Moreover, West Virginia Code § 61-11-18(c) provides that "[w]hen it is determined . . . that such person shall have been twice before convicted in the United States of a crime punishable by confinement in a penitentiary, the person shall be sentenced to be confined in the state correctional facility for life." The purpose of the recidivist statute has been well-established: "The primary purpose of our recidivist statutes, [West Virginia Code § 61-11-18] and [West Virginia Code § 61-11-19], is to deter felony offenders, meaning persons who have been convicted and sentenced previously on a penitentiary offense, from committing subsequent felony offenses." Syl. Pt 3, State ex rel. Appleby v. Recht, 213 W.Va. 503, 583 S.E.2d 800 (2002). This Court has articulated a test for application of the life recidivist statute:

The appropriateness of a life recidivist sentence under our constitutional proportionality provision found in Article III, Section 5, will be analyzed as follows: We give initial emphasis to the nature of the final offense which triggers the recidivist life sentence, although consideration is also given to the other underlying convictions. The primary analysis of these offenses is to determine if they involve actual or threatened violence to the person since crimes of this nature have traditionally carried the more serious penalties and therefore justify application of the recidivist statute."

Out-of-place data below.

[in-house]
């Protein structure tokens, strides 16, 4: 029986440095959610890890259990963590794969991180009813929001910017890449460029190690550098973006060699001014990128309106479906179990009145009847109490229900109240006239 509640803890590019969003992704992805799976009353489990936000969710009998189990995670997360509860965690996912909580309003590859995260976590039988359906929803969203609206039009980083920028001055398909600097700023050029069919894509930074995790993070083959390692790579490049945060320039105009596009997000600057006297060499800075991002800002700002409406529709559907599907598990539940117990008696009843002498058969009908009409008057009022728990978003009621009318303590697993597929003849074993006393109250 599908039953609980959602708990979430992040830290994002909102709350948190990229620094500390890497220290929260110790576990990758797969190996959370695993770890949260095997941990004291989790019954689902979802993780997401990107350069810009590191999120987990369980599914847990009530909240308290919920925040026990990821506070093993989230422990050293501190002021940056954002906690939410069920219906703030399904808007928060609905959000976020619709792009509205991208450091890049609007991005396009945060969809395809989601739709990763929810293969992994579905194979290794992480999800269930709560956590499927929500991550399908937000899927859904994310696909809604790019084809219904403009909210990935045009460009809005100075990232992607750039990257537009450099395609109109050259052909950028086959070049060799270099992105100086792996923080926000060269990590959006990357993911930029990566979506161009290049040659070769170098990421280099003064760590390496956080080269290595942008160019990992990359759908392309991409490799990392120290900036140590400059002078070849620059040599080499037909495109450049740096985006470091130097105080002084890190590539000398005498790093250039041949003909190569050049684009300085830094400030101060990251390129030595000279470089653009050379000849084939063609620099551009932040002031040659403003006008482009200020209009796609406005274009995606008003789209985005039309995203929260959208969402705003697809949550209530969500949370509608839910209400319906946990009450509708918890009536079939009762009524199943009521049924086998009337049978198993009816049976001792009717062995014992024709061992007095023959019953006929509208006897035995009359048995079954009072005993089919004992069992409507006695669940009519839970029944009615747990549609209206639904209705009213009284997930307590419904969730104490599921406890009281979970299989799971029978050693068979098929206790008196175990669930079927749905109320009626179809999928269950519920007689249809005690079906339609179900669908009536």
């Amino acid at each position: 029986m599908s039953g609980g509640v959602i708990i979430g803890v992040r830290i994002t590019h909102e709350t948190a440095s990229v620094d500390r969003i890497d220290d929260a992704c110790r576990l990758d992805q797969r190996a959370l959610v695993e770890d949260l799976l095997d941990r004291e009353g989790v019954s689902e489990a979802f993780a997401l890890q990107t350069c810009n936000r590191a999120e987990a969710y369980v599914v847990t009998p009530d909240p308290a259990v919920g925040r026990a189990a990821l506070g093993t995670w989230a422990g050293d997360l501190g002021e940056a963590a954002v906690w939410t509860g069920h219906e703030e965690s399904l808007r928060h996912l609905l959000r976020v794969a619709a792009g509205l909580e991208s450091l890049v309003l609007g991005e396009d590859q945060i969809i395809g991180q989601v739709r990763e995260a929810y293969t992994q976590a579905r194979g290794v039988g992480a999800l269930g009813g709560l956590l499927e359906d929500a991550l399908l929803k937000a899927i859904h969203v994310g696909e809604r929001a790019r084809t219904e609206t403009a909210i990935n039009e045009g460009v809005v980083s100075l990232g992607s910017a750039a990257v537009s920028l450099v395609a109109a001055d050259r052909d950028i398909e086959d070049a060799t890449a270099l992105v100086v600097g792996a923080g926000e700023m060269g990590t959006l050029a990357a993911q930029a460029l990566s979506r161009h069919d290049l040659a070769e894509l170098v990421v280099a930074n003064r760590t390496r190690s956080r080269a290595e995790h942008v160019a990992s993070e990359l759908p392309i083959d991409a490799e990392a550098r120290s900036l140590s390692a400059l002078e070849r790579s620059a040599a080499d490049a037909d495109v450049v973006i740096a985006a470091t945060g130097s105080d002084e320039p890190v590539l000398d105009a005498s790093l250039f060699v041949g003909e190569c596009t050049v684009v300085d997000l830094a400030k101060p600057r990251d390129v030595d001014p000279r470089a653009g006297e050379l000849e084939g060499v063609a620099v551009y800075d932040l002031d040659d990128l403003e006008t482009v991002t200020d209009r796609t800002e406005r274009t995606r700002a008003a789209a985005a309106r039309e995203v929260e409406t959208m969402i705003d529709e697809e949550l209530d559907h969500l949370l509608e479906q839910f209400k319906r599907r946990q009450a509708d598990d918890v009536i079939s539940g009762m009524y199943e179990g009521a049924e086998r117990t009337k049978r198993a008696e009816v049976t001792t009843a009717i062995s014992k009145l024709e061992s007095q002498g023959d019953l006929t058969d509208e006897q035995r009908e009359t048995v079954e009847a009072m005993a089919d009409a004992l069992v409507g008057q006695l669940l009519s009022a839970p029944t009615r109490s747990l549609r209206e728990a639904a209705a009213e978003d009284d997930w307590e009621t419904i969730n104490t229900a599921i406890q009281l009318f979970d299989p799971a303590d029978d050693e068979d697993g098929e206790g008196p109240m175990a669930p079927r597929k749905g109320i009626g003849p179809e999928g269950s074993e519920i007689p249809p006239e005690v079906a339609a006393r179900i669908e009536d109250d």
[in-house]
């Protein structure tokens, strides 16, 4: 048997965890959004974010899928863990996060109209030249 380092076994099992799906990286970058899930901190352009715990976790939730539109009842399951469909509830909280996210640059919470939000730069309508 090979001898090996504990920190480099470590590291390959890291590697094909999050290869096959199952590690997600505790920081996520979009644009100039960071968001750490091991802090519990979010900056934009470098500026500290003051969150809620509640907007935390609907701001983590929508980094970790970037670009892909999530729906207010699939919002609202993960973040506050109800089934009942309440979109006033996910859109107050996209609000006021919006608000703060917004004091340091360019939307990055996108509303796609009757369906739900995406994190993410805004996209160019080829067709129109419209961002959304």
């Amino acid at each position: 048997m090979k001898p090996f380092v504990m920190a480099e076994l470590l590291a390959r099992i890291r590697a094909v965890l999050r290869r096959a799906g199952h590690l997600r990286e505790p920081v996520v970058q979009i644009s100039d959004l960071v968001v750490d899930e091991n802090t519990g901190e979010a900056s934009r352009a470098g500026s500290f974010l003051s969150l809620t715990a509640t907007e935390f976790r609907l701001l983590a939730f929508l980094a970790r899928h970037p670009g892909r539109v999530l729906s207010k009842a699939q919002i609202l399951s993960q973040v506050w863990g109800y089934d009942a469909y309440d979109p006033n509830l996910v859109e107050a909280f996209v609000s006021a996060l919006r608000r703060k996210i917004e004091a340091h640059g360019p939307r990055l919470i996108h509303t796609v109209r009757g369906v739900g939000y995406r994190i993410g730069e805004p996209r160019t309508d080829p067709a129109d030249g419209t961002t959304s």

Syl. Pt. 7, State v. Beck, 167 W.Va. 830, 286 S.E.2d 234 (1981). Petitioner's most recent offense, and the one triggering the recidivist life sentence, was breaking and entering. He was previously convicted twice for grand larceny. Both of these crimes are crimes that justify the application of the recidivist statute. Further, as to the underlying offenses involved in this case, we have already upheld the imposition of a life sentence under the recidivist statute in cases where the underlying felonies were grand larceny and breaking and entering. See State v. Oxier,179 W.Va. 431, 369 S.E.2d 866 (1988) (imposition of a life sentence upheld where defendant's most recent conviction was for breaking and entering and the underlying felonies consisted of two breaking and entering convictions and a grand larceny conviction); see also Vance, 164 W.Va. at 223-225, 262 S.E.2d at 428. Therefore, we find that petitioner's most recent convictions for breaking and entering and grand larceny were crimes that ...